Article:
Forgotten, Not Gone
I have this fascination with the old structures that were built in and about the Western United States— being that arid geography generally west of the Mississippi. It seems to be something of a flawed fit between the Euro Americans who first settled the west and the stone buildings constructed during the colonial area in the eastern US by the first landed settlers. These structures had a rock-hard permanence, surveyed place, purpose of shelter, and ownership which was not common in Europe in the 1700s.
Settlers who wandered west constructed cabins, barns, silos, and feed sheds from materials at hand— roughhewn timber, mud, and sod. Raised, rather than built, in a time of unfenced open ranges, in a universal hurry and inherently with a sense of temporary occupancy. These settlers and their structures had a greater reverence for the beautiful and haunting scenery around them, than home and hearth.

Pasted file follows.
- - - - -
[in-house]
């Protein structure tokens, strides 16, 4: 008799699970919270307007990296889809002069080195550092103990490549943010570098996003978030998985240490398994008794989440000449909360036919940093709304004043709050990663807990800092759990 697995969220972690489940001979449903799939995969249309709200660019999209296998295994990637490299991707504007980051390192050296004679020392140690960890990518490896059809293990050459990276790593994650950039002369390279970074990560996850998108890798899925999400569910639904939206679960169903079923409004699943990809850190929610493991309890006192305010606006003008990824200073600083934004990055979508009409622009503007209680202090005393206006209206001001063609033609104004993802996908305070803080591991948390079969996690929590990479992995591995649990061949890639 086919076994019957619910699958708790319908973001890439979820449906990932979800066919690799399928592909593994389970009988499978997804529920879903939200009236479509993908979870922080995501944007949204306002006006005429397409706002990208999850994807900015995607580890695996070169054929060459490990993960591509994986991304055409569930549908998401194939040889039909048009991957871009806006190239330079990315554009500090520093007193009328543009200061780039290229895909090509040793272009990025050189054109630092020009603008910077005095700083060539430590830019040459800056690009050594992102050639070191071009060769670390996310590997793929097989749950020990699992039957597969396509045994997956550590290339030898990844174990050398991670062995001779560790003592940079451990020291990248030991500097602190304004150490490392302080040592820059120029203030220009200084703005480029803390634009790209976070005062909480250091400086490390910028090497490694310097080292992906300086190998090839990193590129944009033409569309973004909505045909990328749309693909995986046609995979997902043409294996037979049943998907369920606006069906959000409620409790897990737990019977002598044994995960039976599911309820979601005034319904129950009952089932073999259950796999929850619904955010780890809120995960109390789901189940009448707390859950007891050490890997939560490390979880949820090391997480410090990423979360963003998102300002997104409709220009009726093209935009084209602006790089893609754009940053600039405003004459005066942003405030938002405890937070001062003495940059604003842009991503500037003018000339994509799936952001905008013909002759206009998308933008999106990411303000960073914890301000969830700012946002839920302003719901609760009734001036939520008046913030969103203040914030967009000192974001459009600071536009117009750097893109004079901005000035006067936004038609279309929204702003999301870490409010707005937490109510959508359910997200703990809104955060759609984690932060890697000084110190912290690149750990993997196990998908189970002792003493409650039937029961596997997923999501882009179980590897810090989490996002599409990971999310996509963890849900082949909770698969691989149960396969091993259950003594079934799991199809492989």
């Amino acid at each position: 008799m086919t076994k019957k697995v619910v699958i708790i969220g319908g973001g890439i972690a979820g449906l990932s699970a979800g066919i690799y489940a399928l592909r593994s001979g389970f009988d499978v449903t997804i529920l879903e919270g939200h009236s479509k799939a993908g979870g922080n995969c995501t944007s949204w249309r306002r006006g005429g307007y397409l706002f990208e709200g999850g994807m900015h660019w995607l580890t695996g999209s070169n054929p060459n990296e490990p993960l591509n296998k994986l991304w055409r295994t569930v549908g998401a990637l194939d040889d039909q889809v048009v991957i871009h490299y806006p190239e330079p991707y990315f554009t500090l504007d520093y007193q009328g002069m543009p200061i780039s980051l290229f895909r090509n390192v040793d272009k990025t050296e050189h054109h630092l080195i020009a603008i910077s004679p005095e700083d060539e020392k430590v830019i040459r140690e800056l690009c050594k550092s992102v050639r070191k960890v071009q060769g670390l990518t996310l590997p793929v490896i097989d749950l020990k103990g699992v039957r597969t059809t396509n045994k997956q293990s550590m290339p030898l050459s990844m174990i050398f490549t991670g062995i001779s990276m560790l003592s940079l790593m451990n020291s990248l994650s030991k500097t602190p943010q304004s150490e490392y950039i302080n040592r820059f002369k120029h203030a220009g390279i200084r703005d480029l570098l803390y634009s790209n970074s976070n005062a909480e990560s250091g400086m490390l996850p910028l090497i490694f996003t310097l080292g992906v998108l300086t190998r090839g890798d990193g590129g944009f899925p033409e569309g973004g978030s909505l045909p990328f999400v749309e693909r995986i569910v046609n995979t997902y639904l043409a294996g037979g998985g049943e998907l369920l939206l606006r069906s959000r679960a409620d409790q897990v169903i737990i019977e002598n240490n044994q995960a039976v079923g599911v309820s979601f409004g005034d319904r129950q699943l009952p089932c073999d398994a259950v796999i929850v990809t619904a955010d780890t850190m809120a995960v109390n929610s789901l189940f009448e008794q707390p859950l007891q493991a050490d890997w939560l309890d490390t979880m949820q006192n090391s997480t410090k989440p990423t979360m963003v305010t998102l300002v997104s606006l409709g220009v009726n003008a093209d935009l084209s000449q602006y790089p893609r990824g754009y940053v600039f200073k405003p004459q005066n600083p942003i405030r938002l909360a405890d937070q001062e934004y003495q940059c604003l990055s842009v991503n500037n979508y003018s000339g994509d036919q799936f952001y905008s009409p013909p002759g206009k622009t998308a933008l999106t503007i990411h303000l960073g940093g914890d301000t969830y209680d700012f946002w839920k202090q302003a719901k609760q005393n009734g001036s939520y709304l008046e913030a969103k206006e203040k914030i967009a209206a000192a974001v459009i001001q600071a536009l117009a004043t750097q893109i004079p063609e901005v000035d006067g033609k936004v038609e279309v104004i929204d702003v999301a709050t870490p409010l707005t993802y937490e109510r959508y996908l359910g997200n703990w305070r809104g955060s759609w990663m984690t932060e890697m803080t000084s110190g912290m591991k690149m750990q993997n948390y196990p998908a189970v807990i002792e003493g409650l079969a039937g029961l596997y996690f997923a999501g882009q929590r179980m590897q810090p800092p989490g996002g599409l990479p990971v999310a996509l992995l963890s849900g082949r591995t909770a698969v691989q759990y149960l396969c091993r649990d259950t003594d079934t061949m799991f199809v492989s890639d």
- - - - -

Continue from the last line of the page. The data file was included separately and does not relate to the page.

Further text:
Time has passed and what remains is a dark reminder of the Euro-American penchant to continue to move west, to abandon ranching, plowing, and harvesting to a more industrial and technological lifestyle. What’s left is crumbling memories of a time of rugged individualism and adventure. As I captured these images, in the still remote west, I could feel the deep isolation and ghosts of those independent pioneers. Thus, I chose to use a duotone process in post-production to enhance the sense of isolation and abandonment.
My hope is that viewers will feel the loss of what once was, which I felt while photographing the remains of prairie view windows, roofs with natural skylights, water starved landscapes and deserted livestock pens. Many of which are surrounded with the symbols of a more modern existence.
Richard Paumen is a noted landscape photographer who concentrates on man’s impact upon the American West. He completed a double history course in Colonial Architecture in college which provided him with the knowledge to understand how early American structures were built and used. He couples this background with his art photography to bring the past to life in film and print. Rich is also an alumnus of the National Parks Photography Expeditions mentor program.